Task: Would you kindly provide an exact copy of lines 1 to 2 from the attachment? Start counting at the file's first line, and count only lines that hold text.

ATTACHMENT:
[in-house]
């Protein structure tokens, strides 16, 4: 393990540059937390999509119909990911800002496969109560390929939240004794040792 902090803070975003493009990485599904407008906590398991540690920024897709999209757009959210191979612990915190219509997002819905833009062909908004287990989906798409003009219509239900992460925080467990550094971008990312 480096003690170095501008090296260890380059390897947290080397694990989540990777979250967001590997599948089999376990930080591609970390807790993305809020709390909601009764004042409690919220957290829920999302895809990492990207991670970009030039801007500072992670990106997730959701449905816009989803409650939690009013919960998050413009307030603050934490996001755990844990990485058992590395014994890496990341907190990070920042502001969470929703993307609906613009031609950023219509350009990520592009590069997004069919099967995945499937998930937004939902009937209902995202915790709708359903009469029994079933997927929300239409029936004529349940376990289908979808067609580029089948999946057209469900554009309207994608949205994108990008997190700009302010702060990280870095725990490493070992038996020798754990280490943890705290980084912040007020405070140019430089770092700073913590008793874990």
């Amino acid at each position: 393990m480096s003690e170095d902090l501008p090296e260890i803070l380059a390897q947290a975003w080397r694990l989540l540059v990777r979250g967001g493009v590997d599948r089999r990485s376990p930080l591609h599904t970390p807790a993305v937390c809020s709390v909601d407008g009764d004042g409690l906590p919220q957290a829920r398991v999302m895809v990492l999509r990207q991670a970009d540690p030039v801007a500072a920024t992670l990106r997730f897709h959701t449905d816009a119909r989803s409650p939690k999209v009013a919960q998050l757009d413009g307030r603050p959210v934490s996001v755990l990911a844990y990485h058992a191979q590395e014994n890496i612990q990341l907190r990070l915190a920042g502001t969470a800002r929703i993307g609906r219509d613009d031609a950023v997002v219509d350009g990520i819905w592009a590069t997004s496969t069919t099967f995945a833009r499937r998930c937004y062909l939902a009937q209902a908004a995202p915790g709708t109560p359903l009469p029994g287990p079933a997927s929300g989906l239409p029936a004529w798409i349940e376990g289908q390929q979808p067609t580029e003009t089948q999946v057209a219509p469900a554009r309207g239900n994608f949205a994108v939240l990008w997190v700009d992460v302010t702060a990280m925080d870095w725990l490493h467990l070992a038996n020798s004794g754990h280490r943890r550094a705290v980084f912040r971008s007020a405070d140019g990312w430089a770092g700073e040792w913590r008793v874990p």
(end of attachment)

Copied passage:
[in-house]
């Protein structure tokens, strides 16, 4: 393990540059937390999509119909990911800002496969109560390929939240004794040792 902090803070975003493009990485599904407008906590398991540690920024897709999209757009959210191979612990915190219509997002819905833009062909908004287990989906798409003009219509239900992460925080467990550094971008990312 480096003690170095501008090296260890380059390897947290080397694990989540990777979250967001590997599948089999376990930080591609970390807790993305809020709390909601009764004042409690919220957290829920999302895809990492990207991670970009030039801007500072992670990106997730959701449905816009989803409650939690009013919960998050413009307030603050934490996001755990844990990485058992590395014994890496990341907190990070920042502001969470929703993307609906613009031609950023219509350009990520592009590069997004069919099967995945499937998930937004939902009937209902995202915790709708359903009469029994079933997927929300239409029936004529349940376990289908979808067609580029089948999946057209469900554009309207994608949205994108990008997190700009302010702060990280870095725990490493070992038996020798754990280490943890705290980084912040007020405070140019430089770092700073913590008793874990």